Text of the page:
Between the ‘second wave surge’ of COVID-19 affecting many parts of the world, plus the seemingly ongoing issues between China and the US, there should be good cause for concern about New Zealand’s exports especially to China, although exports between all nations are affected directly or indirectly in some way.
To date New Zealand has been the beneficiary of China’s demand for food and in particular dairy products which we are happy to oblige in supplying. But given that even China needs exports to fund its purchases, or at least to pay competitive prices for them the weakening of the world economy must be of concern. Unemployment is rising around the globe; countries are going back into lockdown mode which means food service demand must reduce and governments ability to keep propping up their domestic economies must be getting stretched. All this should be leading to falling prices for exports.
At the moment we have seen milk prices rise in the last two GDT auctions and while beef and sheep meat products have softened, they certainly haven’t collapsed and are generally following the usual pattern of dropping from now through to April when they start to improve again.
So, given that China and the US are major drivers in keeping the world economy functioning, a look at their impacts on food production supply and demand provides some interest. When it comes to food both are among the top four along with Brazil and India.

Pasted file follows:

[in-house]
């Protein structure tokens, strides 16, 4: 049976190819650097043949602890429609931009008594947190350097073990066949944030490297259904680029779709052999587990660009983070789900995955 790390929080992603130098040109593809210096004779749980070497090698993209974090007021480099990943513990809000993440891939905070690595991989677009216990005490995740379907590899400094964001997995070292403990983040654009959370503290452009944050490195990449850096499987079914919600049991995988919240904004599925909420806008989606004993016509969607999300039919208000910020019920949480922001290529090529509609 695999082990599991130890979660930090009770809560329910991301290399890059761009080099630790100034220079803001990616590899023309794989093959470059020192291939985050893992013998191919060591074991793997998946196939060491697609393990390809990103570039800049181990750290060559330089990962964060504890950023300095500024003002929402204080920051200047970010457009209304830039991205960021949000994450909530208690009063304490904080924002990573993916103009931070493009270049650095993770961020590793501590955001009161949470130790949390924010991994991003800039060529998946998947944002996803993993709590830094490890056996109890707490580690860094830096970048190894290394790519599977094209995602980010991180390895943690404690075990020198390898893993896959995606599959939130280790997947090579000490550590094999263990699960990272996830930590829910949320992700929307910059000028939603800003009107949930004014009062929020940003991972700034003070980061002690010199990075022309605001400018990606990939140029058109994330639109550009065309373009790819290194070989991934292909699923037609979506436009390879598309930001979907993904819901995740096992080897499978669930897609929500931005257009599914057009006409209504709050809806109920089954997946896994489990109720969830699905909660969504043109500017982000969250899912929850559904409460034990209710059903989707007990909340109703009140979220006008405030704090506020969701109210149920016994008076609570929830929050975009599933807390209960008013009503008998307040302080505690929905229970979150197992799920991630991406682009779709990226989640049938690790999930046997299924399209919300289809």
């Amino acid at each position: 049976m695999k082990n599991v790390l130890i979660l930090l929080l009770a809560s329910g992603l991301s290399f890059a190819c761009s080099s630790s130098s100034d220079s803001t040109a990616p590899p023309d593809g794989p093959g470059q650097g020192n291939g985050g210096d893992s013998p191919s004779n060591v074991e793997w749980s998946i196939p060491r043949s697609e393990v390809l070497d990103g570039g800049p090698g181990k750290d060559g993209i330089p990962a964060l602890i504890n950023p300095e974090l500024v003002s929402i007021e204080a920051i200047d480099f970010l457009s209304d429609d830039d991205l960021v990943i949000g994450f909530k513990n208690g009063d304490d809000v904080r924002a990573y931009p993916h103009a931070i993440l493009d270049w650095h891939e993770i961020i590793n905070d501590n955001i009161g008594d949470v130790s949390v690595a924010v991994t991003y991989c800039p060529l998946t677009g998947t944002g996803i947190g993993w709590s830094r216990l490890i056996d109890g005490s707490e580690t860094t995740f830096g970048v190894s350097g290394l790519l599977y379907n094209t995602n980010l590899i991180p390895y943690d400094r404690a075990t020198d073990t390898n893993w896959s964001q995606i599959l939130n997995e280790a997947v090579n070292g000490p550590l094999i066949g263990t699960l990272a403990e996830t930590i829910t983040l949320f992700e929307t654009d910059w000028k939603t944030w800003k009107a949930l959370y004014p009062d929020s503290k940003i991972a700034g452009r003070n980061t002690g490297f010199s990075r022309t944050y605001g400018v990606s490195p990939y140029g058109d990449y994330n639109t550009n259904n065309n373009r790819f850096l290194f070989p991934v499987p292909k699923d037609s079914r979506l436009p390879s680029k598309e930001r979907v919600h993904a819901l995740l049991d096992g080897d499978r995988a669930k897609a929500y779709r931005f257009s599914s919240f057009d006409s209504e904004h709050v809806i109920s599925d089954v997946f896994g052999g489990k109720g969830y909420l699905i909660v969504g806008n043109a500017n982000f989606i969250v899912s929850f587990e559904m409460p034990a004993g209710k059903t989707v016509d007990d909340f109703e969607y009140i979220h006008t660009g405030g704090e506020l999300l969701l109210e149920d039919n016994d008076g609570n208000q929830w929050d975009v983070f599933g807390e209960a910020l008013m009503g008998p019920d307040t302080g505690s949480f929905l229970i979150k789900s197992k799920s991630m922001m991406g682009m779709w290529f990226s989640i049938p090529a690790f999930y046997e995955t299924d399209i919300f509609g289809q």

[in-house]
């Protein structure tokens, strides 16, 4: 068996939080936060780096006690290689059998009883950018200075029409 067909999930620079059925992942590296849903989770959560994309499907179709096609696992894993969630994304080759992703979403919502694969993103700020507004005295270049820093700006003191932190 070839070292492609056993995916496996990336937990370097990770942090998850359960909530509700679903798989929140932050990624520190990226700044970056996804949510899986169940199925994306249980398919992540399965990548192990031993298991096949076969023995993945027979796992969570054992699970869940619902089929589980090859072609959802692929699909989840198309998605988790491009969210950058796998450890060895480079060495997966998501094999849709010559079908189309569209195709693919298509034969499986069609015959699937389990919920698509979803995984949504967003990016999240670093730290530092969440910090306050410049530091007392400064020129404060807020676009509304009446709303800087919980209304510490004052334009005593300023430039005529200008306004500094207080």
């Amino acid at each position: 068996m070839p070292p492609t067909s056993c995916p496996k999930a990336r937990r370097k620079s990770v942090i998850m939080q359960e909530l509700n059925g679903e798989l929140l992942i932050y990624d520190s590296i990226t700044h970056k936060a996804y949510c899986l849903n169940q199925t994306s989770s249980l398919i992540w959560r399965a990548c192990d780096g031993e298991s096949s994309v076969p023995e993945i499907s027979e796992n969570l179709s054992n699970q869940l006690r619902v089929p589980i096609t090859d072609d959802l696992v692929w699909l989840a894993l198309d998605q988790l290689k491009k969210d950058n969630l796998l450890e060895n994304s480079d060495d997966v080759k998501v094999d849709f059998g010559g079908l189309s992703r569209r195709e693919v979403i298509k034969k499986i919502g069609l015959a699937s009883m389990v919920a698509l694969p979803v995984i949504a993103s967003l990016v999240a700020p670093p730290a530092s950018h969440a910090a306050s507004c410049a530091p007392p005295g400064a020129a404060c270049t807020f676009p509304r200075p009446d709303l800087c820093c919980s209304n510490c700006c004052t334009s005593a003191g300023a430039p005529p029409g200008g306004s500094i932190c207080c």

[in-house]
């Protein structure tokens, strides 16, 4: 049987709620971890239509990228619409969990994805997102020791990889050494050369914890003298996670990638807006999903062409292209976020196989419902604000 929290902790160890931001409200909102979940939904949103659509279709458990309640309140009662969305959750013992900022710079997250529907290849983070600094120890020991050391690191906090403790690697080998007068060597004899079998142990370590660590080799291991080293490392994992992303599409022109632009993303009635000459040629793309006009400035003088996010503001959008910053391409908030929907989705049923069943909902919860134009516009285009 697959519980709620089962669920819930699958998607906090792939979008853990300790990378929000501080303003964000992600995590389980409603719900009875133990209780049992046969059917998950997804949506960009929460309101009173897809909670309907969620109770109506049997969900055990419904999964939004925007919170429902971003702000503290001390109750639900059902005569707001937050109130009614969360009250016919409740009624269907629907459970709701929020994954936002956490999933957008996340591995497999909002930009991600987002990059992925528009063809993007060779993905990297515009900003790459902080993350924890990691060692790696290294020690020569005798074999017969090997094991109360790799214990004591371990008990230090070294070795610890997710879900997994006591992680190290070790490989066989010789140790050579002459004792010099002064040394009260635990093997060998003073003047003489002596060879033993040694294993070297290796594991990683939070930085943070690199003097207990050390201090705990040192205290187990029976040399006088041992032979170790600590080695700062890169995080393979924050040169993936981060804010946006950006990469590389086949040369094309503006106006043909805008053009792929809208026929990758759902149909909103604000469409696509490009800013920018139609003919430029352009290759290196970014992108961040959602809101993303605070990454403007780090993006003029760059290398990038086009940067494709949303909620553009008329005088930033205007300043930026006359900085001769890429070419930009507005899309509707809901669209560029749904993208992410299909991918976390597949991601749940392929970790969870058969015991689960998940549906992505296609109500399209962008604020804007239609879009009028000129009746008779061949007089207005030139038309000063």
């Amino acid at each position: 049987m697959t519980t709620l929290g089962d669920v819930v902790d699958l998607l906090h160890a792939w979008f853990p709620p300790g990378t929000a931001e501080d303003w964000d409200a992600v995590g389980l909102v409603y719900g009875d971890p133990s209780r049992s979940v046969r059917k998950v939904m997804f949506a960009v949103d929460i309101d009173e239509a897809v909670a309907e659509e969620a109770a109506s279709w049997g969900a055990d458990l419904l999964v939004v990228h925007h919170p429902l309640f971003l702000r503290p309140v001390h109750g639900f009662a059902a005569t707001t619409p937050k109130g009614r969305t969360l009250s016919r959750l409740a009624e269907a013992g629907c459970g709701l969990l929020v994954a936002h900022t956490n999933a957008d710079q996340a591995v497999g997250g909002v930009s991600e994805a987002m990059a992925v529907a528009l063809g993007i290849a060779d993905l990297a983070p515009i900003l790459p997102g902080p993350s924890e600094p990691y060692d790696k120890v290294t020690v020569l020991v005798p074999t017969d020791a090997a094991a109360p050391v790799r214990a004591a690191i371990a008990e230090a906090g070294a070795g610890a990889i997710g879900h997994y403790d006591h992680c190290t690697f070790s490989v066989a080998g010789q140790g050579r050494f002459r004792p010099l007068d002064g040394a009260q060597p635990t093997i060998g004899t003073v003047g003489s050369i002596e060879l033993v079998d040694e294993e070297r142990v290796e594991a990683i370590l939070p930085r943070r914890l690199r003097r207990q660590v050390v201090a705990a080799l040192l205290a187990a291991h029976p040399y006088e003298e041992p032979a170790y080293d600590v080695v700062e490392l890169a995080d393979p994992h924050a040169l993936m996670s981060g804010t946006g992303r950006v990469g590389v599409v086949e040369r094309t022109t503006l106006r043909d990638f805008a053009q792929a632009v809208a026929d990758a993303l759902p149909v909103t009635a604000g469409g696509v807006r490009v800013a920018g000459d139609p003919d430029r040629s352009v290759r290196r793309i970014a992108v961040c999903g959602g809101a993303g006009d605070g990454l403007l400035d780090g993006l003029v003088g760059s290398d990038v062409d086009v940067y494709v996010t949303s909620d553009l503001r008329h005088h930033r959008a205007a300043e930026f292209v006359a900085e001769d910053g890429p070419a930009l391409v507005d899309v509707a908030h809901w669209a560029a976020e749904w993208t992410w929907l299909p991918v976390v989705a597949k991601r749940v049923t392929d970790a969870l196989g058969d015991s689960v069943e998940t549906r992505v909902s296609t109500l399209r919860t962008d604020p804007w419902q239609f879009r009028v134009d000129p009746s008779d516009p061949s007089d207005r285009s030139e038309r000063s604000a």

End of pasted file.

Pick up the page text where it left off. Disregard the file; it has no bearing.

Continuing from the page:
Direct comparisons are a little difficult as each country has a different mix of products and using values when there are different domestic economies at play also may give the wrong outcome. But needless to say, both the USA and China play very important roles in feeding the world’s population. The biggest difference is the amount of surplus food left over after their respective domestic demands have been met, which are then exported. Also, what demand is there for food not able to be produced domestically and required to be imported?
This leads the two countries to have something else in common; they are the two largest food importers in the world. This is despite the huge disparity in population between the two countries; that is, 1.4 billion people in China versus 330 million in the USA. China ‘s demand is driven by its huge population and the USA seemingly by its huge appetite. In 2019 China passed the USA as the world’s largest food importer.
The graph below shows the increasing value of agricultural exports versus imports from the USA.
Their gap between imports and exports is shown to be reasonably consistent over time, whereas for China, the gap is widening with imports increasingly outpacing exports.
The Chinese hierarchy back in 1996 made the decision that China was to aim to be 95% self-sufficient in staple foods (including rice, wheat and corn). It has been largely successful in achieving this although as the respective graphs show.
The USA exports more than it imports whereas China imports almost twice as much as it exports.